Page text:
It must have been a cruel experience to see the woman of his dreams totally mesmerized by somebody else. But John had learned to hide his feelings and put on a happy face. On April 30th, 1937, Gladys Cooper, John’s mother, got married for the third time. The new stepfather’s name was Philip Merivale, a 47 year old English actor and widow of Viva Birkett, by whom he’d had four children. This time, John decided to smile. Not only did he put up with his new family – among which was a stepbrother named Jack Merivale – but when his mother decided to tour America with her new husband, he decided to come along. In 1938, he played on Broadway in a Dodie Smith family comedy, “Call it A Day”. Handsome and already accomplished as an actor, he seemed destined for a brilliant future. He decided to forget the Pearson episode, got on well with his mother, and also took kindly to Philip Merivale who wanted nothing more than the fusion of the two families. After “Call it A Day”, and flattering appearances in all the best gossip columns of New-York, he accepted the part of Lord Alfred Douglas opposite Robert Morley’s Oscar Wilde. Off stage, he seemed to have found in America a place to suit his ambition and sense of adventure. He started writing songs and made quite a name for himself in cabaret. But life decided to play another trick. War broke out in September 1939 when he was just 24.

“Phil says John is doing very well in cabaret at the Algonquin and though people keep writing to me from England saying that he should go back and fight with the others, I really haven’t the heart to persuade him to give up his New-York life…” So wrote Gladys Cooper just after seeing Laurence Olivier and Vivien Leigh back to England in 1940. Although nothing is certain about his state of mind at that stage, one can assume that the pressure on John was intense. He felt split between his mother’s will to keep him close and safe, his own guilt at letting his friends go, and leading a secure life. In July 1941, Gladys wrote again: “John has decided to go home and fight; though it frightens me I think this is probably for the best”. John’s stepbrother Jack Merivale had married a young actress called Jan Sterling had decided himself to enlist in Canada. The Farewell Party took place in Central City, Colorado where John was appearing in a very successful show of his own. His mother was surprised to be presented for the first time as “John Buckmaster’s mother”.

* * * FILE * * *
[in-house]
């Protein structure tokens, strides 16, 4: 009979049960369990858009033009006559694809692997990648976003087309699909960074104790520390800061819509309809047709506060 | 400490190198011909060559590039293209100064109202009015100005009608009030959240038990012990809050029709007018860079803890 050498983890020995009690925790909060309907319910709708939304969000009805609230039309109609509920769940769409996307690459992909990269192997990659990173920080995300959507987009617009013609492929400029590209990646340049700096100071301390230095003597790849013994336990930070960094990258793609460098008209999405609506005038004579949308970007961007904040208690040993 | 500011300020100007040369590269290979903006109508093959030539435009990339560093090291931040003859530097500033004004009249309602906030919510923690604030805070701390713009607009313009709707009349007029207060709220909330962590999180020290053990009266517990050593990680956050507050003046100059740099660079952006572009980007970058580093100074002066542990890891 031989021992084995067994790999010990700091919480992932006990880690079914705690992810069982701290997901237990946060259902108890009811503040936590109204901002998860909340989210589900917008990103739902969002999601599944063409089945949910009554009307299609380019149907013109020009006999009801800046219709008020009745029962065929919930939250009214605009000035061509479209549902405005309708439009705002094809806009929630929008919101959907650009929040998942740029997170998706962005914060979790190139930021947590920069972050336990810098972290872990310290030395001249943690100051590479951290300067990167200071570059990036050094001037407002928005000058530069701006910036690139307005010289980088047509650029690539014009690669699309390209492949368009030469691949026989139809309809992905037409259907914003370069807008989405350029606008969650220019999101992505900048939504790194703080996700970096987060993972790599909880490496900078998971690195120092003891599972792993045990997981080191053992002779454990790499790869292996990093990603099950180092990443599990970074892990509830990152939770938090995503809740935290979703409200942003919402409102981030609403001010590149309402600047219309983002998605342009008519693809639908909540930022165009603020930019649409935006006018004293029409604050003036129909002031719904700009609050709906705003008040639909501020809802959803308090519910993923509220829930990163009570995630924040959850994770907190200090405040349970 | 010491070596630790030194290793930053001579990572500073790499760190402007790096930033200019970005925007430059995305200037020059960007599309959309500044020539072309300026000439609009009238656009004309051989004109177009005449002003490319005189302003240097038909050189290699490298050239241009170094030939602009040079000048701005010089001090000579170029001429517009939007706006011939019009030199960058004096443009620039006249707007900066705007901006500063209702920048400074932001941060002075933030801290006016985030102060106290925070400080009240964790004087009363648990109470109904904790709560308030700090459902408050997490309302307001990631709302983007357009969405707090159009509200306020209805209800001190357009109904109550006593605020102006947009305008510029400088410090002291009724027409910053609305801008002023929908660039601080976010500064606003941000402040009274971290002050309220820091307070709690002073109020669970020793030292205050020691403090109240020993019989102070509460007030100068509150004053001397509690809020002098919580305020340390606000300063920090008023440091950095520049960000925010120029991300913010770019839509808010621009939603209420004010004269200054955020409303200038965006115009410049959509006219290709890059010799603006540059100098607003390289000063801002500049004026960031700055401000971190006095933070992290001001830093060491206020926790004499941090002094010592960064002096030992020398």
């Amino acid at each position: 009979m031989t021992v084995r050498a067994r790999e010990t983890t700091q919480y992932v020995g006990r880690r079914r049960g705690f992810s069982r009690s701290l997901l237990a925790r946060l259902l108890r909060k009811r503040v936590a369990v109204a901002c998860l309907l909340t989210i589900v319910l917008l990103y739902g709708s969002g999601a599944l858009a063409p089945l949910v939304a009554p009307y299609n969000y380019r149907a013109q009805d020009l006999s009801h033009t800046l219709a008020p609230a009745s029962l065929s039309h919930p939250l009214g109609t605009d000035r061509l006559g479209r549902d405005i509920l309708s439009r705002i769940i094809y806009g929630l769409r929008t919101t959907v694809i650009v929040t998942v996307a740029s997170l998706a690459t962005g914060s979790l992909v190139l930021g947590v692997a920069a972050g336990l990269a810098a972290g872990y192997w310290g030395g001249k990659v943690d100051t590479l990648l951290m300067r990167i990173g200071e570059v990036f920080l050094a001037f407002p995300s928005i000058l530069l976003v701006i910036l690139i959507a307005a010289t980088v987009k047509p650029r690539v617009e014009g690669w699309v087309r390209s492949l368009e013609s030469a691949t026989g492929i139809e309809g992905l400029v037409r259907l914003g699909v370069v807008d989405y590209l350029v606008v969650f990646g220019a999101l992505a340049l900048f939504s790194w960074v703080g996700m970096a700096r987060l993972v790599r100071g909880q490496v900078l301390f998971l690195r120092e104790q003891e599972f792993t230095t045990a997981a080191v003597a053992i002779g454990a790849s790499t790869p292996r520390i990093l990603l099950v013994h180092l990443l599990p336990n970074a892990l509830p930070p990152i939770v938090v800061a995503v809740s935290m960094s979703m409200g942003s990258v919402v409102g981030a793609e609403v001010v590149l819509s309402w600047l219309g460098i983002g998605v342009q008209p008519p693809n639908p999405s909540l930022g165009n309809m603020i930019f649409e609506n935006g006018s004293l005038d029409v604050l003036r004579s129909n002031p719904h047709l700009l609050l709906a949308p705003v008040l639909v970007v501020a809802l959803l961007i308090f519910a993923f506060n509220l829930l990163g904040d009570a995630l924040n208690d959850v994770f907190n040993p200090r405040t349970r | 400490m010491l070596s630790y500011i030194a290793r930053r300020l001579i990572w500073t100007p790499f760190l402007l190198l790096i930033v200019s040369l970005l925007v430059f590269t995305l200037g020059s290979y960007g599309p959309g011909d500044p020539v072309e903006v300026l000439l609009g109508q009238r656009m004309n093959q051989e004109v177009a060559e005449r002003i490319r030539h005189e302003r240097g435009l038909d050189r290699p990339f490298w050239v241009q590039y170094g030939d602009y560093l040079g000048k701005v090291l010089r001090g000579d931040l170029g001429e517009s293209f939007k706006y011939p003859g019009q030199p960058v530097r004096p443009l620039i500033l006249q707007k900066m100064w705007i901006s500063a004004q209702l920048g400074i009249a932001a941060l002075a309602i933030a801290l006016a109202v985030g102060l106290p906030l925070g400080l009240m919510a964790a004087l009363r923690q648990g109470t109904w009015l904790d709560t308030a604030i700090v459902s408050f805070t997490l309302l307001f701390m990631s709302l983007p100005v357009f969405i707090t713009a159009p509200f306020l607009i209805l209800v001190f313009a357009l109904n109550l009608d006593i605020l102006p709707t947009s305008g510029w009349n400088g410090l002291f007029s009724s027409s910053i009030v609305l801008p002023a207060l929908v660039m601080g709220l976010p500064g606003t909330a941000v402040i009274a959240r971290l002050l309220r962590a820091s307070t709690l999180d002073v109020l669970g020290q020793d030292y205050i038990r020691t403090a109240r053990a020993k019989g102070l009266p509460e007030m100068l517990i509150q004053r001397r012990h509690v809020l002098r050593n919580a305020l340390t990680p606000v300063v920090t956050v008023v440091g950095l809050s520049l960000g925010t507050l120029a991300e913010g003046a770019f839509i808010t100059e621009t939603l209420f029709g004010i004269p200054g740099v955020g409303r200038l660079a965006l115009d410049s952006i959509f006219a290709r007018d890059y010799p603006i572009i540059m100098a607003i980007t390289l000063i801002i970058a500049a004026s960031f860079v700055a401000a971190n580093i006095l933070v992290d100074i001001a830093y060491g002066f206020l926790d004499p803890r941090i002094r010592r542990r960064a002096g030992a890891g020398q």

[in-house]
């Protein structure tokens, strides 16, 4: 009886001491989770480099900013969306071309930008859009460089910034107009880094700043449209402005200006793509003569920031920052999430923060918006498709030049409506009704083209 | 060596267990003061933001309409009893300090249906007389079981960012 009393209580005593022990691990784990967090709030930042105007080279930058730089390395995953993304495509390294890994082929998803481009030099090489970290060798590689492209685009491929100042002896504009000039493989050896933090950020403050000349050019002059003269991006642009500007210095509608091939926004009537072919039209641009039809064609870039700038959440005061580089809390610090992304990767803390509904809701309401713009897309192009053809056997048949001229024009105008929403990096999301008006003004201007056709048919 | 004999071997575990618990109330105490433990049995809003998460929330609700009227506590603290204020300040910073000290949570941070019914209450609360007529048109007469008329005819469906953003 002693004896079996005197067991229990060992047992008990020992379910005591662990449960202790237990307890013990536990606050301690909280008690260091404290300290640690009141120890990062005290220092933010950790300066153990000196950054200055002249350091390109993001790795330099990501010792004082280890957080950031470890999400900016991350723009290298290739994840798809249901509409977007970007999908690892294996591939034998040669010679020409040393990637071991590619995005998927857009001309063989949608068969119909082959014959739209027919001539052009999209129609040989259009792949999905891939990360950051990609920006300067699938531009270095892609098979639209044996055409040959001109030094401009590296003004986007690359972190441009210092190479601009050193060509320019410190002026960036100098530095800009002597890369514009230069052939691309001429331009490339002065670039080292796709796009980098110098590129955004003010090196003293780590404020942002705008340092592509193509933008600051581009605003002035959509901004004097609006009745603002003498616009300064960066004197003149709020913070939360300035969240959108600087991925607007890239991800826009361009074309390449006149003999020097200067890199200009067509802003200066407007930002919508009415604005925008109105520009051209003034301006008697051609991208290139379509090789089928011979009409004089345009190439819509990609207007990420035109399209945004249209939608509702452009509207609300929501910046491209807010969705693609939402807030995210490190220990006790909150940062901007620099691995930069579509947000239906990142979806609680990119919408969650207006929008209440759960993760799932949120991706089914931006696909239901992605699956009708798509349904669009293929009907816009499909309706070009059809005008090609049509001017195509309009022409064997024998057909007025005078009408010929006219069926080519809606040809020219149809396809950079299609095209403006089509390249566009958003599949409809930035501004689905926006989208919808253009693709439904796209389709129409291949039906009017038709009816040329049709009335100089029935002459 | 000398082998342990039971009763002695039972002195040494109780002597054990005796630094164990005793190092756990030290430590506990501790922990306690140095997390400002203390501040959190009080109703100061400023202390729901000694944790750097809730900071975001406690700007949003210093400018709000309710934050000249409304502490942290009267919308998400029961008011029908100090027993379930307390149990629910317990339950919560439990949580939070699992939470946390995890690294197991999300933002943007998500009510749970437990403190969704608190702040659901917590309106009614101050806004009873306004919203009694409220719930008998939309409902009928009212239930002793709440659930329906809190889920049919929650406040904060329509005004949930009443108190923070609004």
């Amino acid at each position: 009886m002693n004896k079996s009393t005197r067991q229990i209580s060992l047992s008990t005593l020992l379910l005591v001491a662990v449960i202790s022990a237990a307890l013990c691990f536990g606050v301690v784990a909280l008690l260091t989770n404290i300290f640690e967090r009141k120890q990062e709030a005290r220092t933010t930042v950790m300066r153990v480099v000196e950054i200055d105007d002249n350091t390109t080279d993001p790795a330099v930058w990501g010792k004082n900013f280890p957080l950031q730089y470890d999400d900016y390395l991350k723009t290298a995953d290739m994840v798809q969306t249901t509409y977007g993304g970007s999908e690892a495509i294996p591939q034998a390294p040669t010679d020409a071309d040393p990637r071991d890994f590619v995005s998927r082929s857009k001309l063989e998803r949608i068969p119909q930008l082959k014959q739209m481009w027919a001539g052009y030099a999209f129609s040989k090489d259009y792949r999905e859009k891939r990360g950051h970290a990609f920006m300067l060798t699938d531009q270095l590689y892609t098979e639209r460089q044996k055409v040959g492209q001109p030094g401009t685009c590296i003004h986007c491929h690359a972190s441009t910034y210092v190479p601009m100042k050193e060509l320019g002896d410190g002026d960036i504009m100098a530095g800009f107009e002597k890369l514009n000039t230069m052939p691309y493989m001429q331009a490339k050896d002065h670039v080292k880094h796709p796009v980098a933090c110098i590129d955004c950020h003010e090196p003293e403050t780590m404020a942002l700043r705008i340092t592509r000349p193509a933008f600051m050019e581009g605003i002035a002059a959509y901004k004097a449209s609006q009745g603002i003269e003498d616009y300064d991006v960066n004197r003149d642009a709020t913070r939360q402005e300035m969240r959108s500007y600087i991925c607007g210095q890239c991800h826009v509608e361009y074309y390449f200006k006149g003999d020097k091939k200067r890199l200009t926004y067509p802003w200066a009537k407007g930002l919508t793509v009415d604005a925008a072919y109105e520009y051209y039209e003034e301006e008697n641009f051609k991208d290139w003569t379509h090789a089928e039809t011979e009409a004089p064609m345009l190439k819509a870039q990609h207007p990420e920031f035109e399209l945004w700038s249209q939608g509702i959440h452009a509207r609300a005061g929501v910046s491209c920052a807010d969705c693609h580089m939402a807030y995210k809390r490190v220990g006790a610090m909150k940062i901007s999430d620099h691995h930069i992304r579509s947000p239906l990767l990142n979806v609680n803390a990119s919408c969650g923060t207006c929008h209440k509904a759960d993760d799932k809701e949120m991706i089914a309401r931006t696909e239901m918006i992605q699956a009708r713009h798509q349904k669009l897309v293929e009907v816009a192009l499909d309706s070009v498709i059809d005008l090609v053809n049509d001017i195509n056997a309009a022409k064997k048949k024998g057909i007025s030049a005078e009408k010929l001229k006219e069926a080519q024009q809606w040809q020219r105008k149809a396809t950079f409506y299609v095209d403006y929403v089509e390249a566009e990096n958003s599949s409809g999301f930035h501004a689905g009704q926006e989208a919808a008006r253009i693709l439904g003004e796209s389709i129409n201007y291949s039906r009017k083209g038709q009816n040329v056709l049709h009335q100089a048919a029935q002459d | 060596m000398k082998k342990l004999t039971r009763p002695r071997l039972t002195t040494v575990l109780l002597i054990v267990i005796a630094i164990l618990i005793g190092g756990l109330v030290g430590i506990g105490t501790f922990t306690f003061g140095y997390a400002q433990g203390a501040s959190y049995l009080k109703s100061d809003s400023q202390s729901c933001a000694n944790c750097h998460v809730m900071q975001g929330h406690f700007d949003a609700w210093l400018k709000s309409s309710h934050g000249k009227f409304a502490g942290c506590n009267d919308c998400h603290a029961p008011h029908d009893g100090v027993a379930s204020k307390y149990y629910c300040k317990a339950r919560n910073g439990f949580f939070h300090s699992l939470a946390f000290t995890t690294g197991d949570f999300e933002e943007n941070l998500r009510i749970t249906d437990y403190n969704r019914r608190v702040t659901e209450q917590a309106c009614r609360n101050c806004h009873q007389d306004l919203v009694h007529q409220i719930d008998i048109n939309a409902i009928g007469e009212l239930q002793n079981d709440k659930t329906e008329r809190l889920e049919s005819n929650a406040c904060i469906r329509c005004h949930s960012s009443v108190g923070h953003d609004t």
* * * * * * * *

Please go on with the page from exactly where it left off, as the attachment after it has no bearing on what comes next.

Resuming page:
It would be four years until John went back to California. He was on leave and met his stepbrother there. It was the first time Jack Merivale noticed the inner tensions of his relative and the distinct uneasiness in John’s relation with his mother. “I shall never forget her coming back that time from England and looking at us all in the house and saying, ‘You must all have had a lovely time – everyone does while Mum’s away’ – and then another morning John and I were standing in the drive watching her drive off somewhere and suddenly John breathed a great sigh of relief and said, ‘Whenever I’m with her, I feel I’m always doing the wrong thing, whatever it is’. That was her own son, whom she adored: she was curiously unable, I think, to make even those she most loved feel that love very often.”

When Philip Merivale died of a heart ailment in March 1946, Gladys reacted as she always had, by turning her mind on something else. She threw herself back into work and decided to do it in a revival of Lady Windermere’s Fan with a cast including her own daughter, Sally, John and Jack. They opened in California and then travelled to Broadway where they played the 1946-47 season. At the end of that run, Jack and Sally returned to Gladys in California, leaving John to stay with friends in New-York. It was then, via a phone call, that Gladys learnt her son had suffered the first of many mental breakdowns which were to become a regular and increasingly violent part of their lives for the next ten years.

“There is neither the place nor the expertise here for an analysis of that condition”, wrote Sheridan Morley in his 1979 biography of his grandmother, Gladys Cooper. “Briefly: the strains of a war in which he’d felt himself perhaps involved too distantly and too late, of a number of increasingly unhappy love affairs, and of maintaining a career which had began with rather too much glitter and not enough training, were proving too much for John, and under those pressures and the other pressure of being Glady’s son he was now, slowly but surely, to crack – temporarily at first, then for longer periods…”

What is sure, is that his mother could never bring herself to fully accept that her only son was mentally unstable. Invariably, she would refer to his condition as “flu”, even when shock treatment were necessary to contain his acutely schizophrenic condition. Mental illness – however sad it is – was for her a sign of weakness, something to be ignored and overcome rather than treated.